Find a comfortable and upright place to sit. Take a few deep breaths, then watch the flow of your breath as it enters and leaves.

Now bring your focus to your heart, and as you breathe in feel as if your heart is opening and softening; as you breathe out, release any tension or resistance. Sit here for a few minutes.

Now visualize yourself walking in a beautiful but overgrown garden. All sorts of colorful flowers surround you, but among them are numerous weeds.

You find a place to sit amidst the plants and mindfully begin to remove the weeds. Each one represents a negative aspect of yourself or your life. Name it as you remove it, and watch it leave your mind as you discard.

The more weeds you remove the lighter you feel, as if a weight is being removed from you. As you do this, the flowers are growing stronger and brighter.

Stay here as long as you like. You may not have time to pull up all the weeds, so before you leave promise that you will be back again to remove some more.

When you are ready, silently repeat three times, “May I be happy, may my mind be like a beautiful garden.” Take a deep breath and let it go. Then fill the rest of your day with kindness and smiles.

Related
Meditation Myths, Busted
One Word That Stops You From Being Happy
How Yoga Makes You Happy

Read more: Peace, Spirit, , , , , , ,

Photo Credit: Creative Commons, By Jan Micheal Ihl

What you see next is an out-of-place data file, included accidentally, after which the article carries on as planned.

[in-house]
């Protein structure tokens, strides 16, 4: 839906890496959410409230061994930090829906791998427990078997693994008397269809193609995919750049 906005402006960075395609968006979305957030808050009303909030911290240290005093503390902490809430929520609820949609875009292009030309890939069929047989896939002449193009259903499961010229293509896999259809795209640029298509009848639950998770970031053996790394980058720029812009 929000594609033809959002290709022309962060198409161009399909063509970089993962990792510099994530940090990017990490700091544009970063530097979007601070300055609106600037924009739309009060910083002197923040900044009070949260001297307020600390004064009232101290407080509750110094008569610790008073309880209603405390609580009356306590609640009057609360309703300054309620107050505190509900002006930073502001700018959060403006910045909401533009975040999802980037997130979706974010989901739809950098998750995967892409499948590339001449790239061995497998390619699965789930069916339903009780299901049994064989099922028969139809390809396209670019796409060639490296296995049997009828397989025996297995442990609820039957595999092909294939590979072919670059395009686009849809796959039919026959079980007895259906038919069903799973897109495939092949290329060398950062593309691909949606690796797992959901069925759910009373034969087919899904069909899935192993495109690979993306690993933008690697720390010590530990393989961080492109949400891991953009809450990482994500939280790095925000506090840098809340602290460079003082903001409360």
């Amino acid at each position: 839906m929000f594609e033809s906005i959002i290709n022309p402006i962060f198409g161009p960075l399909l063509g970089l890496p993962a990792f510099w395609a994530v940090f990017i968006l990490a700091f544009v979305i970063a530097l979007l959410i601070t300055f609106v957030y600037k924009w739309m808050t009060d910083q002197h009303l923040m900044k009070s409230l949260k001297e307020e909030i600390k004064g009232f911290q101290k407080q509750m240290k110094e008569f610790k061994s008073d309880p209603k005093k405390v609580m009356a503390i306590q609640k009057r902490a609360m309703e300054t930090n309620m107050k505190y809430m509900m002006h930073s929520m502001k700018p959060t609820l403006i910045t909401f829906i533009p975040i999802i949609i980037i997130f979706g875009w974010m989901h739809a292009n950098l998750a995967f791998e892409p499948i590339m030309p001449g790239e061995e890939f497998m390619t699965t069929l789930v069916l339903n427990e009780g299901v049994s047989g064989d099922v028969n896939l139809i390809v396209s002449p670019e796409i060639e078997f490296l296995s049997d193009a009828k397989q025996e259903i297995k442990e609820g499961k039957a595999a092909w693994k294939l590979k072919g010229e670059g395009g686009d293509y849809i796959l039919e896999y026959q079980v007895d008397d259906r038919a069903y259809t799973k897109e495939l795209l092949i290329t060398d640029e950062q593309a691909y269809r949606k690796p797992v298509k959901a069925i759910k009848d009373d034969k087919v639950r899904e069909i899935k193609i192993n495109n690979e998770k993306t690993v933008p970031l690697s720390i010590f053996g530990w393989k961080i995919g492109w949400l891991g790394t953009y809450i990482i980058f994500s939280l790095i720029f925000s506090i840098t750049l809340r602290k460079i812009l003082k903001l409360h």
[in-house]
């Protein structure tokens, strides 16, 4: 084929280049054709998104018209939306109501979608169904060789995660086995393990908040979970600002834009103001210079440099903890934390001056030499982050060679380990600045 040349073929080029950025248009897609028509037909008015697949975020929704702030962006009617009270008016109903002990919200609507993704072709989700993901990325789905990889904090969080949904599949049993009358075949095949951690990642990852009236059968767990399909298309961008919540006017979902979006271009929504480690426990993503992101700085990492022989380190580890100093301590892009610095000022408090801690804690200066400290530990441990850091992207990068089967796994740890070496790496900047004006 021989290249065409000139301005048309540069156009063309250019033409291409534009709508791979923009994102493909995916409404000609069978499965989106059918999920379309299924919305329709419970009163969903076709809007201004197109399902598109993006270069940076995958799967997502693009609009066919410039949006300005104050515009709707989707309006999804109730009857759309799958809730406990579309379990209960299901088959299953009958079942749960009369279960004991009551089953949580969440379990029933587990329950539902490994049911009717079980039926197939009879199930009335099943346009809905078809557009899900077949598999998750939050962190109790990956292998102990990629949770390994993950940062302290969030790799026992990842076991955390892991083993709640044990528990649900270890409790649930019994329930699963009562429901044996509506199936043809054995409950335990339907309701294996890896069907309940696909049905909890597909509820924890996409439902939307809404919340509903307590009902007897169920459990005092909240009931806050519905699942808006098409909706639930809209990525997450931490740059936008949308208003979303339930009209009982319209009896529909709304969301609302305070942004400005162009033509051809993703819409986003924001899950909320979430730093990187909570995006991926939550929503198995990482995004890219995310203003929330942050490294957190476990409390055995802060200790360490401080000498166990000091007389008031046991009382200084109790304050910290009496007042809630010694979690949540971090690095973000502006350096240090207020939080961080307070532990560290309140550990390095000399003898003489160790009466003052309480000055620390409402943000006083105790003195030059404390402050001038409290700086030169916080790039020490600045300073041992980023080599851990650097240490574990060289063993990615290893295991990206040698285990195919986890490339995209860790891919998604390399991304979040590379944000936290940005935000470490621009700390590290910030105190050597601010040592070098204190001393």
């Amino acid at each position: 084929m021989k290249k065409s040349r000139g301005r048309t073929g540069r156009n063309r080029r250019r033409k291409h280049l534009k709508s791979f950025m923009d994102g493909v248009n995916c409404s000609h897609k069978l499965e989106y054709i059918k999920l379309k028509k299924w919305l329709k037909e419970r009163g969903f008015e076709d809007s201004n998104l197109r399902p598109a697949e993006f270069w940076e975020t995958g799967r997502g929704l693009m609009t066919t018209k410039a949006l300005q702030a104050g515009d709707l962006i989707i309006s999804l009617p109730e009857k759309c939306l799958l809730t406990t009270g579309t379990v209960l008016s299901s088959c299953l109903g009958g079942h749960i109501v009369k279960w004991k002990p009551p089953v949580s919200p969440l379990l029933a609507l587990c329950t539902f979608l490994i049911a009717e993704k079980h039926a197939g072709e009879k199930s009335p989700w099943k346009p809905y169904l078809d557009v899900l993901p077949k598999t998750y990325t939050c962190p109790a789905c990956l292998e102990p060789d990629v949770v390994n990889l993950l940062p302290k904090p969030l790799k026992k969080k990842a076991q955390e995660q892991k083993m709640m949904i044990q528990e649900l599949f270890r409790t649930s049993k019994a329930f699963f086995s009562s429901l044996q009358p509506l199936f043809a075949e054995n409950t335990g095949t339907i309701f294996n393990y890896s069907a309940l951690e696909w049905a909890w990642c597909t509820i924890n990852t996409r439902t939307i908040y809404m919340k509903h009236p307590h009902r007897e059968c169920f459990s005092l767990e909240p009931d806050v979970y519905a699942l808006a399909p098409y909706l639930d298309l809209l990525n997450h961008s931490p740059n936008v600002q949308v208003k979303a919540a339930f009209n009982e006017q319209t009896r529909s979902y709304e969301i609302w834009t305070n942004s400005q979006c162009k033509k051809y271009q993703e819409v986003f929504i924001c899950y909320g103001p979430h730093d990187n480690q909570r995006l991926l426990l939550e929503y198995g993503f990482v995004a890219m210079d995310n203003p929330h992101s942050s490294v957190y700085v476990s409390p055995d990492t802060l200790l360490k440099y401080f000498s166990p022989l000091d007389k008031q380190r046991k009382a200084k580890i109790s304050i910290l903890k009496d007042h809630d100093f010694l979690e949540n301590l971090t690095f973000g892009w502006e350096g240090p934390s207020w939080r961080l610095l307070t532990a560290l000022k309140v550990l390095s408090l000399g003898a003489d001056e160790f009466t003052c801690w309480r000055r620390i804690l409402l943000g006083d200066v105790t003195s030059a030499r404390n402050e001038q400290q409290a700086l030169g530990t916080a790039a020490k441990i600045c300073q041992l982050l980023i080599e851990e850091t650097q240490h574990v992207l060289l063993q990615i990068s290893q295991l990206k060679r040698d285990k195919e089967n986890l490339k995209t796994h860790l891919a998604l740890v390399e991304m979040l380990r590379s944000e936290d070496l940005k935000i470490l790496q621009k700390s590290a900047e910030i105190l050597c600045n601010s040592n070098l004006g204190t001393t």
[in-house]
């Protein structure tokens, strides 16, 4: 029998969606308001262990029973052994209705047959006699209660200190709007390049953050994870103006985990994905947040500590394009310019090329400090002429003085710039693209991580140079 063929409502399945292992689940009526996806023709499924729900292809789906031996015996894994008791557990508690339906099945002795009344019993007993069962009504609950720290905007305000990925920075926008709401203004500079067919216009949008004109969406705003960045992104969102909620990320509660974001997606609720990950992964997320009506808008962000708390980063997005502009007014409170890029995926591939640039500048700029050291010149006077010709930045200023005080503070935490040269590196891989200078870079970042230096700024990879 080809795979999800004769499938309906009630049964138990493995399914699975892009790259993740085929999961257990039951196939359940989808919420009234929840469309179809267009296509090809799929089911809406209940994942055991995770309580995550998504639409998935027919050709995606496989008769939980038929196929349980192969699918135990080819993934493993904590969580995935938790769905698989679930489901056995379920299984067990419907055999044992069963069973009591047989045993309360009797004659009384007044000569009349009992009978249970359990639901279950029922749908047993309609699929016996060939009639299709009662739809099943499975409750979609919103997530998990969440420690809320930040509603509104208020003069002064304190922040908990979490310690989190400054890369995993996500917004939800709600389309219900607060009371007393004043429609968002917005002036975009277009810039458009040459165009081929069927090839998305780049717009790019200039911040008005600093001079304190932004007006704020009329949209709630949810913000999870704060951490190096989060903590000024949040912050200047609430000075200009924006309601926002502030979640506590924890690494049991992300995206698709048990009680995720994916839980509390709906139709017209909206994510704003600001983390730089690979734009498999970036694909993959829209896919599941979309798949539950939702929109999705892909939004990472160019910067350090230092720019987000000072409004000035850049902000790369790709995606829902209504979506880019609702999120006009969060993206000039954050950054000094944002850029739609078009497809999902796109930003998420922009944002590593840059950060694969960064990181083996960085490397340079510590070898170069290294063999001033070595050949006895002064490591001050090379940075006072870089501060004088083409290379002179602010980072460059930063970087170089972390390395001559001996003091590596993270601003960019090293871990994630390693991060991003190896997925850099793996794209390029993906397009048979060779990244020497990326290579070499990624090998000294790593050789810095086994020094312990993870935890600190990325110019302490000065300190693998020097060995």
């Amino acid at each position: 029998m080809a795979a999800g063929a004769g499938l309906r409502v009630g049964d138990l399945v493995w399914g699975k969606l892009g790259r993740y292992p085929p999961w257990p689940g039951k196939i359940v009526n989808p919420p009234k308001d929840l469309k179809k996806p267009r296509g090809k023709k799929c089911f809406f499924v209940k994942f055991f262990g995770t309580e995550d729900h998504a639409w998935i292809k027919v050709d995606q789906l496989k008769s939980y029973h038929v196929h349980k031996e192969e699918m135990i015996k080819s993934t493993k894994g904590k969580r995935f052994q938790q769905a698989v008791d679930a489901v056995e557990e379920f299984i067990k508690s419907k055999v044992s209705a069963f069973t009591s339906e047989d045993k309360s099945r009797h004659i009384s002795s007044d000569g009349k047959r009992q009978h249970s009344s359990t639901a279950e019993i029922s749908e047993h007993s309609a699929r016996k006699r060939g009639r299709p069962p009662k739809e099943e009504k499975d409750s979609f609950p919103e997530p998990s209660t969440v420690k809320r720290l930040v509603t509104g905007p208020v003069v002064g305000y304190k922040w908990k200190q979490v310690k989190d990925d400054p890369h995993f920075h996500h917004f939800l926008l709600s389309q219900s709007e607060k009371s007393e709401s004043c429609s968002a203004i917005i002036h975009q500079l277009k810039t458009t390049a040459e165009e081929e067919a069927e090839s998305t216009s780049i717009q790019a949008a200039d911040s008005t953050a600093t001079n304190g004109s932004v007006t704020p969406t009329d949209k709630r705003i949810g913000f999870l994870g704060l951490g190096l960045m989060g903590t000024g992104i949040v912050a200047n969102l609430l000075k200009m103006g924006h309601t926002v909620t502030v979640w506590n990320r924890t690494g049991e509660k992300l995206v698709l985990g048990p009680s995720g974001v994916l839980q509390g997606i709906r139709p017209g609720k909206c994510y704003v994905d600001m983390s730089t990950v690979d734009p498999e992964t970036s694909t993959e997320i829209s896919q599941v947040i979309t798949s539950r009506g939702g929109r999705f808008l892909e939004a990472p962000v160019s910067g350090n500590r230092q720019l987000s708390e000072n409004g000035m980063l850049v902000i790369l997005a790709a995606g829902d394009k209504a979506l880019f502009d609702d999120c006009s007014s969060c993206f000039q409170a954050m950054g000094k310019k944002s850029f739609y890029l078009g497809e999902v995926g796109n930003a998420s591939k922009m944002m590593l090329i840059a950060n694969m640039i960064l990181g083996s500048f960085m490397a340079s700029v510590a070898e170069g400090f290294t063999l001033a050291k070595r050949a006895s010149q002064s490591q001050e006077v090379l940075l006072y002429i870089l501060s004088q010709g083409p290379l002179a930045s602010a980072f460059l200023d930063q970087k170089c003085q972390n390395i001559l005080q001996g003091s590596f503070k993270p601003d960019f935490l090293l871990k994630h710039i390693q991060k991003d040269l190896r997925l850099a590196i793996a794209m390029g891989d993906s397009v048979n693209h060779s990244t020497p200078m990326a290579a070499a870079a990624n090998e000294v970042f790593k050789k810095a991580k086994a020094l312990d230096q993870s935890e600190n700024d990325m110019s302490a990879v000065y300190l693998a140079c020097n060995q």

have you shared this story yet?

go ahead, give it a little love

Ed and Deb Shapiro

You can learn more in our book, Be The Change: How Meditation Can Transform You and the World, forewords by the Dalai Lama and Robert Thurman, with contributors Marianne Williamson, Jane Fonda, Ram Dass, Byron Katie and others. Our 3 meditation CD’s: Metta—Loving kindness and Forgiveness; Samadhi–Breath Awareness and Insight; and Yoga Nidra–Inner Conscious Relaxation, are available at: EdandDebShapiro.com

94 comments

+ add your own
12:29PM PDT on Aug 28, 2013

Nice article good advice on meditation :)

11:10AM PDT on Aug 21, 2013

Thank you!

1:12AM PDT on Aug 19, 2013

I always like when you write about your great friend, the Dalai Lama. I think his religion of kindness is superb. Also, the Weed Pulling Meditation is truly wonderful -- kindness and smiles all day. Thank you!

1:34AM PDT on Aug 14, 2013

Thank you :)

5:03AM PDT on Aug 8, 2013

cleaning the garden of our mind, that's something for everyone to do.

12:26PM PDT on Jul 30, 2013

thanks Ed and Deb, he's an amazing person and I'd like to meet him sometime

5:13PM PDT on Jul 23, 2013

ty

10:40AM PDT on Jul 17, 2013

A man well worth profiling here.

6:17PM PDT on Jul 15, 2013

Sweet man!

7:14PM PDT on Jul 13, 2013

I'd love to try this.
It might be a great way to deal with pain
in the body.
He seems to be such a relaxed man.
That is what any of us could learn.

add your comment



Disclaimer: The views expressed above are solely those of the author and may not reflect those of
Care2, Inc., its employees or advertisers.

people are talking

Thanks. We don't add that much to our food- what you recommended.

Sorry, but broccoli don't make me feel so happy and no, I don't eat corpses. But a big yes for the o…

Thanks for this yummy recipe...

Very positive article.Shame about the Japenese Spammer and Catman P who feels the need to write one …

Chickpeas must be a happy food.

Story idea? Want to blog? Contact the editors!



Select names from your address book   |   Help
   

We hate spam. We do not sell or share the email addresses you provide.